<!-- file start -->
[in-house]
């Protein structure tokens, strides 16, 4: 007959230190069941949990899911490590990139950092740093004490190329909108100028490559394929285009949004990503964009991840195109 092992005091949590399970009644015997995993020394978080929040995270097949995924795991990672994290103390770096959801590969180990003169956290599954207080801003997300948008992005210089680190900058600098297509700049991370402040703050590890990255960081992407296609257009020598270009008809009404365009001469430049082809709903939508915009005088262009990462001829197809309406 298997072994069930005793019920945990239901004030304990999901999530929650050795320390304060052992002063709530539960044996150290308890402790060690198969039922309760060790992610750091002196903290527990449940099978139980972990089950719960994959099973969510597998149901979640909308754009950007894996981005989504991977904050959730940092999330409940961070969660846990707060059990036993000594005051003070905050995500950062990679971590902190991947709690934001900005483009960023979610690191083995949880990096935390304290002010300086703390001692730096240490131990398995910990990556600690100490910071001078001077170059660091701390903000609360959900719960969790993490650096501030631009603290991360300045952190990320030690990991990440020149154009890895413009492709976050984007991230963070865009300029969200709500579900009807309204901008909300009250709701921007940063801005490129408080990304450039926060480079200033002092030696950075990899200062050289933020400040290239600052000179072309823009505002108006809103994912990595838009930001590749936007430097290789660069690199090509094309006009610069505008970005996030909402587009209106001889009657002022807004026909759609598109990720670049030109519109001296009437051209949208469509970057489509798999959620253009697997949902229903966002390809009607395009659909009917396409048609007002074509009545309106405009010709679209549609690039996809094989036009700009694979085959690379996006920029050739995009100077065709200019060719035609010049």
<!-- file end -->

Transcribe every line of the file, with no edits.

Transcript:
[in-house]
């Protein structure tokens, strides 16, 4: 007959230190069941949990899911490590990139950092740093004490190329909108100028490559394929285009949004990503964009991840195109 092992005091949590399970009644015997995993020394978080929040995270097949995924795991990672994290103390770096959801590969180990003169956290599954207080801003997300948008992005210089680190900058600098297509700049991370402040703050590890990255960081992407296609257009020598270009008809009404365009001469430049082809709903939508915009005088262009990462001829197809309406 298997072994069930005793019920945990239901004030304990999901999530929650050795320390304060052992002063709530539960044996150290308890402790060690198969039922309760060790992610750091002196903290527990449940099978139980972990089950719960994959099973969510597998149901979640909308754009950007894996981005989504991977904050959730940092999330409940961070969660846990707060059990036993000594005051003070905050995500950062990679971590902190991947709690934001900005483009960023979610690191083995949880990096935390304290002010300086703390001692730096240490131990398995910990990556600690100490910071001078001077170059660091701390903000609360959900719960969790993490650096501030631009603290991360300045952190990320030690990991990440020149154009890895413009492709976050984007991230963070865009300029969200709500579900009807309204901008909300009250709701921007940063801005490129408080990304450039926060480079200033002092030696950075990899200062050289933020400040290239600052000179072309823009505002108006809103994912990595838009930001590749936007430097290789660069690199090509094309006009610069505008970005996030909402587009209106001889009657002022807004026909759609598109990720670049030109519109001296009437051209949208469509970057489509798999959620253009697997949902229903966002390809009607395009659909009917396409048609007002074509009545309106405009010709679209549609690039996809094989036009700009694979085959690379996006920029050739995009100077065709200019060719035609010049």